The arts remained active, if not vital, on British television, and The Triumph of Beauty and Deceit was part of a series of operas commissioned by Britain’s Channel 4—with the requirement that they be written in such a way as to make a live performance all but impossible. In other words, the operas were not only written for television, but were meant to be performed only on television. The fact that Barry’s opera went on to an eventual staged production is almost immaterial; several critics suggested that it was intrinsically unsuitable for live performances.

Barnes’ choice of these three operas for close examination does not neglect the overall genre; indeed, they were chosen specifically to illustrate the arc traveled by opera commissioned for television. And while each one is interesting in and of itself, they take on an added dimension when considered as part of the whole, showing how a form of programming which once held such promise never truly fulfilled its potential.

As one might suspect, this isn’t a book to be read casually (though I must say I enjoyed it immensely), but while an appreciation of opera certainly helps, it isn’t absolutely required. Our cast of characters ranges from merely proficient to fascinating to colorful, and Barnes takes a close look at the inside workings of television, spending ample time on the choice of camera angles, why close-ups are sometimes good and sometimes bad, and how in the early days of TV a director’s job was considerably more difficult that it might seem. In doing so she reprints excerpts from several shooting scripts, showing the various stage directions and framings, and provides a glimpse at the challenges inherent in adapting a work for television—especially when the composer of said work is both alive and opinionated!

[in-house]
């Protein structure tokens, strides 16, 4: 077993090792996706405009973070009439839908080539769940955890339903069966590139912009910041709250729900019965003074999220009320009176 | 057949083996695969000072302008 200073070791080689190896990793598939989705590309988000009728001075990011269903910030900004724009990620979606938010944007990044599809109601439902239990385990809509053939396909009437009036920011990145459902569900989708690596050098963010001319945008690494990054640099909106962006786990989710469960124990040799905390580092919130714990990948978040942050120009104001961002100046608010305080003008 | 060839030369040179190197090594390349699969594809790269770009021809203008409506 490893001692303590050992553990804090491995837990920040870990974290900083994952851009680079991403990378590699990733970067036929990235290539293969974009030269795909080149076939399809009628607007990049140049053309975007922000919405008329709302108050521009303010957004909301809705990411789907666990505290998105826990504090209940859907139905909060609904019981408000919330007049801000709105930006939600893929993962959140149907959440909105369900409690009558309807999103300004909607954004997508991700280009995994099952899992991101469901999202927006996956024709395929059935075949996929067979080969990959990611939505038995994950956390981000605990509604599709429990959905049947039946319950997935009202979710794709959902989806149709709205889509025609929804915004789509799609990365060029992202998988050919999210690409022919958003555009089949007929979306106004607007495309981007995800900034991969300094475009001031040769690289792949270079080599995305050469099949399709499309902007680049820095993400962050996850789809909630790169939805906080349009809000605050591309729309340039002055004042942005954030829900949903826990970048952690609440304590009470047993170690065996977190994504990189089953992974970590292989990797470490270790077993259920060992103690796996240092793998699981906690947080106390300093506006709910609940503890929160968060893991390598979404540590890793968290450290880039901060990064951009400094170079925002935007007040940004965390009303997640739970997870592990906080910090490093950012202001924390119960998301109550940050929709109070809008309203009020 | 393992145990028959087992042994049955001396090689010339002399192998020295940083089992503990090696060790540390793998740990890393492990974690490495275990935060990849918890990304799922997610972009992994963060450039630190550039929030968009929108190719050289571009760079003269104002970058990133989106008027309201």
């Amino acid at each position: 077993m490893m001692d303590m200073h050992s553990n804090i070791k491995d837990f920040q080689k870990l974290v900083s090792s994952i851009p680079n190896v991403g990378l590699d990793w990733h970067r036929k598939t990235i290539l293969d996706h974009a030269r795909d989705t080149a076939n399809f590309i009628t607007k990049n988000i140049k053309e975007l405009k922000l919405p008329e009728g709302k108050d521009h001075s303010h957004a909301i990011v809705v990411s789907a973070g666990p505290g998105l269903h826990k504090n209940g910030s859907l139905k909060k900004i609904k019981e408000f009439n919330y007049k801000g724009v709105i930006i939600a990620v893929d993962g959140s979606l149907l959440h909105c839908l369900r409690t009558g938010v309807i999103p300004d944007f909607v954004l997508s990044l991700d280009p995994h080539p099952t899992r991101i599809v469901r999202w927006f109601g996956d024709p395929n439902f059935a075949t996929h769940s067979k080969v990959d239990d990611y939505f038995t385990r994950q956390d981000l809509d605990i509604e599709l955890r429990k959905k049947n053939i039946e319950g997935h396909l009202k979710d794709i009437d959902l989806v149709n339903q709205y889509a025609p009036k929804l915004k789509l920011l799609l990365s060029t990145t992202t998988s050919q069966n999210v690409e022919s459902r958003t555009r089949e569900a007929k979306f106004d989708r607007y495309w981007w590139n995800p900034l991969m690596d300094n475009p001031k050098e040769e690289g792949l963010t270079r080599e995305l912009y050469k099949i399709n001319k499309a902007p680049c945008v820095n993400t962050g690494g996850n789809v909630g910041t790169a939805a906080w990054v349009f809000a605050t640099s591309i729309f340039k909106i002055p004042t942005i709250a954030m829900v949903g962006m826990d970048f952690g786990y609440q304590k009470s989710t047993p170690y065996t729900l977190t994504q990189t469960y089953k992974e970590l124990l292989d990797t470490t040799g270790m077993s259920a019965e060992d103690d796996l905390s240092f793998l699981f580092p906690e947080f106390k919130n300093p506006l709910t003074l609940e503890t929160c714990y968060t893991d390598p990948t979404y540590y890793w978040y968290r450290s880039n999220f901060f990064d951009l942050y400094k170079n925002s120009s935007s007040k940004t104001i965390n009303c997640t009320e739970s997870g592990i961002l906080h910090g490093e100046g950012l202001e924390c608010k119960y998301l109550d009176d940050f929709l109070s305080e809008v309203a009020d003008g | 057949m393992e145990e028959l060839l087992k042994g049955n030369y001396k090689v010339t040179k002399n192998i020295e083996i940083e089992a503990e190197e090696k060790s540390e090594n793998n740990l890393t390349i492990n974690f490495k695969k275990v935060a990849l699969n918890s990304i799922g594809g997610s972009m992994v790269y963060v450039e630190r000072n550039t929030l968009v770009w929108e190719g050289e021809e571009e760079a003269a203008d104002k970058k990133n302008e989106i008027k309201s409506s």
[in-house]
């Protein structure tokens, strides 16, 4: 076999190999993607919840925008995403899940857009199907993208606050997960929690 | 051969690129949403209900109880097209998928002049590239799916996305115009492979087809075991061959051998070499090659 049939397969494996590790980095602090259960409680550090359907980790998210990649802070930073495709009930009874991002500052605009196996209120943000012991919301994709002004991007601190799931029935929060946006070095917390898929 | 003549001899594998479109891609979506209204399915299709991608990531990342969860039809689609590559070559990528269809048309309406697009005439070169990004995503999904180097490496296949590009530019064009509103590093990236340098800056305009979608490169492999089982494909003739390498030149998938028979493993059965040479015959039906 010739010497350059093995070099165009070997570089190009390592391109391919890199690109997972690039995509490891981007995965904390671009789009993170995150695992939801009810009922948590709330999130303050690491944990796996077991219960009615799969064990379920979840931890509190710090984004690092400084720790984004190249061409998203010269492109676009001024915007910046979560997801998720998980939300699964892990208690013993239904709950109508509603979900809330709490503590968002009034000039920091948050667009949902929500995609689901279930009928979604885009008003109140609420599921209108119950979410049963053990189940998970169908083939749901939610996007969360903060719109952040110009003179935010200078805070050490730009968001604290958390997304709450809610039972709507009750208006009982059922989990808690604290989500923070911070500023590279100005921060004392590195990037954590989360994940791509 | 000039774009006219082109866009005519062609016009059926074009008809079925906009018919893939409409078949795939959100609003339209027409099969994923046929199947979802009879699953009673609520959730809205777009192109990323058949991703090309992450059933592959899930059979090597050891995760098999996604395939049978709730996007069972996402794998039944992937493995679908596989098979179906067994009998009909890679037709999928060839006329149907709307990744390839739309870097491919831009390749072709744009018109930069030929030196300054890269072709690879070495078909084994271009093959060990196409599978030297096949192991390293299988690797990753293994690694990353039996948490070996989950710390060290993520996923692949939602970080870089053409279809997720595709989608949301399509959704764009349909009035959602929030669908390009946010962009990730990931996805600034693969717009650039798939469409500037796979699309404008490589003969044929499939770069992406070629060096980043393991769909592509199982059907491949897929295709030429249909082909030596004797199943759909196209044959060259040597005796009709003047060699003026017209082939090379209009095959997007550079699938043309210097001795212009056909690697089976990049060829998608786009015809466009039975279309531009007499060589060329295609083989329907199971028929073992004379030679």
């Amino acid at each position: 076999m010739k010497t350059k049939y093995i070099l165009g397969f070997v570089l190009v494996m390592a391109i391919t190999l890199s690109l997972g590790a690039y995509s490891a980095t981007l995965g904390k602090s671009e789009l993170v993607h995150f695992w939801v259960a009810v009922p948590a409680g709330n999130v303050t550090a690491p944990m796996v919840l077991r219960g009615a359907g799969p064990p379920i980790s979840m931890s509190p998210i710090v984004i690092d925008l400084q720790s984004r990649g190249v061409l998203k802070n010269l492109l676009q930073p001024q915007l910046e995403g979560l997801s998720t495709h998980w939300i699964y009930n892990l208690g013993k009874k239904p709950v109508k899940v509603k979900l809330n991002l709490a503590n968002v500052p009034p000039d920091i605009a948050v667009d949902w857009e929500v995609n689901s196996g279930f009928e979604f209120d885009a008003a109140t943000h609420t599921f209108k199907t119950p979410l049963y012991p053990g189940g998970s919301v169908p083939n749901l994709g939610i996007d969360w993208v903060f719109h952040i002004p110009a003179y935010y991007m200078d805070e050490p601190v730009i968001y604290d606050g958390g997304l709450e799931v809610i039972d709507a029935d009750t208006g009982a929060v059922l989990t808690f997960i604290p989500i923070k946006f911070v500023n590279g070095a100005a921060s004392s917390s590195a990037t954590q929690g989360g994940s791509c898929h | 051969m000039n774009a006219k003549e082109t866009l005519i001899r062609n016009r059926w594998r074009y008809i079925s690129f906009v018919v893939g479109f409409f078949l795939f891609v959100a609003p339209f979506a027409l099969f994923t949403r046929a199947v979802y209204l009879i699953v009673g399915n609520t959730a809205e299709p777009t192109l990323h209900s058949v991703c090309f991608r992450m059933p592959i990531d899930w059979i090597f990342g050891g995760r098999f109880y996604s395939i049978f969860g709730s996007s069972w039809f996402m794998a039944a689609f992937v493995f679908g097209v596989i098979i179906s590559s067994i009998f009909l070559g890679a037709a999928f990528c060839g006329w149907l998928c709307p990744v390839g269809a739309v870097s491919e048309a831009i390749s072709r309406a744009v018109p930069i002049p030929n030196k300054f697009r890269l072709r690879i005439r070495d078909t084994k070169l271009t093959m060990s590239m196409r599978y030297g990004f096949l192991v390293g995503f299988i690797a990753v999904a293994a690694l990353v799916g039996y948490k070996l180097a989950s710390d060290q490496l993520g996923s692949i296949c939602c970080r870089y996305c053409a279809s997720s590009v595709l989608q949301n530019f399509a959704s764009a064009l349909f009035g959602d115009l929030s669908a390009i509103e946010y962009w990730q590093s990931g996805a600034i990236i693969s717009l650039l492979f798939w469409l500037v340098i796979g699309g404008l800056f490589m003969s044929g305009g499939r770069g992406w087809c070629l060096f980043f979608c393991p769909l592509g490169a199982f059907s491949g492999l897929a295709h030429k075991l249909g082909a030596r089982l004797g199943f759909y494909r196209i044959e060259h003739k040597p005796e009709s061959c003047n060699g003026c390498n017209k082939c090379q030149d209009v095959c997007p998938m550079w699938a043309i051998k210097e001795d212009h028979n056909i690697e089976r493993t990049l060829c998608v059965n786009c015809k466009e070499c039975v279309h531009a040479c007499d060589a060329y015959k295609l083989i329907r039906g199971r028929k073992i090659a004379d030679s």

It may not be for everyone, but anyone wanting to learn more about a niche of television history that in a handful of decades went from accepted fact to invisible memory will find Television Opera not only the definitive resource, but an engrossing story as well.

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Here's the complete broadcast of 1952's "Scenes from Billy Budd"; the title change was demanded by Britten, who felt that Chotzinoff's various cuts, including the excising of Claggart's aria, had so changed the nature of the production that it was no longer the same opera. The quality of the recording is rough, but considering the historical significance of the broadcast, I think we can handle it.

For reference, here's the Claggart aria that Chotzinoff cut from the production, which has come to be considered one of the most significant in the bass repertoire. The bass in question is the great James Morris in a Met performance from 1997.

NEXT WEEK: A look at NBC Opera Theatre TV